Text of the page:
Assassination of Prime Minister Luis Carrero Blanco – December 20, 1973

On this day in 1973, a massive bomb buried under a Madrid street exploded as a car carrying Prime Minister Carrero Blanco detonated.

If you are a terrorist group the highest achievement is the elimination of a head of state. The Basque group ETA attained this goal in 1973.

Of all the terrorist groups that have tried to have an effect on the societies in which they live it would be hard to come up with many that are more longlasting than ETA – Euskadi Ta Askatasuna, a Basque separatist organisation. Formed in 1959, ETA moved from an initial focus on promoting Basque culture to the use of terrorist violence to push for outright independence.

Euskadi Ta Askatasuna (ETA)

ETA was responsible for at least 829 deaths, the vast majority in Spain. 1980 was its deadliest year: 118 people were killed over that time period alone. Some attacks were ‘mistakes’ for which the group apologised.

Logo of Euskadi Ta Askatasuna.png
The ETA symbol

A car bomb exploded in a department store parking garage in Barcelona in June 1987, killing 15 and wounding 39. As was its practice, the terrorist group had called to give advance warning of the bomb but officials elected not to evacuate the premises.

Basque terrorists were also erroneously accused of carrying out other attacks. The catastrophic May 2004 metro bombings in Madrid which killed nearly 200 and injured another 1,600 were initially blamed on ETA but turned out to be Islamist extremists. The government’s error as well as its perceived inability to keep Spaniards safe led to its defeat in general elections three days later.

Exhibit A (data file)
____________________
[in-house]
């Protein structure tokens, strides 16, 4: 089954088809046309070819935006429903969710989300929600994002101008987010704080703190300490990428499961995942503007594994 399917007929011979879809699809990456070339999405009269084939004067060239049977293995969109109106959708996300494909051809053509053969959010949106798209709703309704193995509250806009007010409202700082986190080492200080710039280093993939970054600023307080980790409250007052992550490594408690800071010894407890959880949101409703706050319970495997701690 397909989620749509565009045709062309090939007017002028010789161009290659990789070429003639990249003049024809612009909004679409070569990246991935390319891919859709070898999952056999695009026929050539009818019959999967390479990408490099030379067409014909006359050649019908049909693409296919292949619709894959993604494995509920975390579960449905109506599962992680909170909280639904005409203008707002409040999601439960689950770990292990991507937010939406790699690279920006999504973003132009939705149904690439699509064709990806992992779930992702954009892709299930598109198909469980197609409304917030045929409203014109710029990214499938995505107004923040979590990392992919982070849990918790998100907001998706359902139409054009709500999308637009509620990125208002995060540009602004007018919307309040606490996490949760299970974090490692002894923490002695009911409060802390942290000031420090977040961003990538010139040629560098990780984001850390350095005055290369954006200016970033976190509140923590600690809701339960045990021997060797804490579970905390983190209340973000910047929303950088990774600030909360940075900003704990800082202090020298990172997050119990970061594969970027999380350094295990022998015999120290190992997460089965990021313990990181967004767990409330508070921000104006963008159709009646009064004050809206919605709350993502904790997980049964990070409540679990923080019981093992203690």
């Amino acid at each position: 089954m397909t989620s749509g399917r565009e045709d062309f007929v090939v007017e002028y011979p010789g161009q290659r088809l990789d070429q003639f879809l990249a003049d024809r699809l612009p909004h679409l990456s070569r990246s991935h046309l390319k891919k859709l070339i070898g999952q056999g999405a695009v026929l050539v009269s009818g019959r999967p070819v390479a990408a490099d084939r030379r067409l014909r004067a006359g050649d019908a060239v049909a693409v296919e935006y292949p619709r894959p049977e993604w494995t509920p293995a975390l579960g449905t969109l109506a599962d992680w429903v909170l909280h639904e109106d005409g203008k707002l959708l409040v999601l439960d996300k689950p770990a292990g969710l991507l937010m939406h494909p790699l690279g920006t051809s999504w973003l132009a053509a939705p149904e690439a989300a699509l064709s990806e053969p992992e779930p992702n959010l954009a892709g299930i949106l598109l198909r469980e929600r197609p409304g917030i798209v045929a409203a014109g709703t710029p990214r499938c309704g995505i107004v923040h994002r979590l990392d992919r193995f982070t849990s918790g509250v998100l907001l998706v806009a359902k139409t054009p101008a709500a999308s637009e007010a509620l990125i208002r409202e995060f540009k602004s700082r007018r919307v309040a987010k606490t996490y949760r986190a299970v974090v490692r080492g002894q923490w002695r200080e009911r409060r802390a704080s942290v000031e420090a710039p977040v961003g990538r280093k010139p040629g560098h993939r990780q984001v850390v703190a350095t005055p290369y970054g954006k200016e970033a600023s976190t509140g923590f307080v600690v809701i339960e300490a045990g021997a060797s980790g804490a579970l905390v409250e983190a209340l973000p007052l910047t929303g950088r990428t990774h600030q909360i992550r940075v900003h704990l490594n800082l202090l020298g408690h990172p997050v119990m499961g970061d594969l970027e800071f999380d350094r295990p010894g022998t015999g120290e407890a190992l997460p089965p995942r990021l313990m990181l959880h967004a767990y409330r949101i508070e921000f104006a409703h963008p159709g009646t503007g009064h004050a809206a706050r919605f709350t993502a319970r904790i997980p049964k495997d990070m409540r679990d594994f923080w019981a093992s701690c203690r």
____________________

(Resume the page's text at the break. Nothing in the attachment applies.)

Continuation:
Assassination of Luis Carrero Blanco

On this day in 1973, ETA succeeded in carrying out an act that is at the top of all terrorists’ agenda: the assassination of a leader. A massive bomb buried under a Madrid street exploded as a car carrying Prime Minister Carrero Blanc , the heir apparent to dictator Francisco Franco, detonated. The car with its three occupants inside was blasted 35 metres straight up into the air, leaving a huge crater in the road.

The PM died in hospital minutes later. The effect on Spain was significant: an incident of this scale was not supposed to happen under Franco. ETA had scored an amazing success.

Many other attacks followed over the decades. Car bombings were a favourite tactic.

ETA no more

After all these years, it looks like ETA may be no more. The group announced in May 2018 that it has completely dissolved all its structures and has terminated its political initiative.” It had held to a ceasefire signed in 2011, probably with the hope of a negotiated settlement with Spain. That did not happen.

It is interesting that this terrorist group called it quits despite its lack of success in gaining its original goals. The organisation could be called a failure. In the words of Spain’s Interior Minister:

“ETA didn’t get anything for stopping to kill and will not get anything for declaring its disappearance.”

Spain’s Interior Minister

Never say never though. Causes have a way of lasting, or resurfacing. I would not count Basque nationalist terrorism out just yet.

By Phil Gurski

Phil Gurski is the President and CEO of Borealis Threat and Risk Consulting Ltd. Phil is a 32-year veteran of CSE and CSIS and the author of six books on terrorism.

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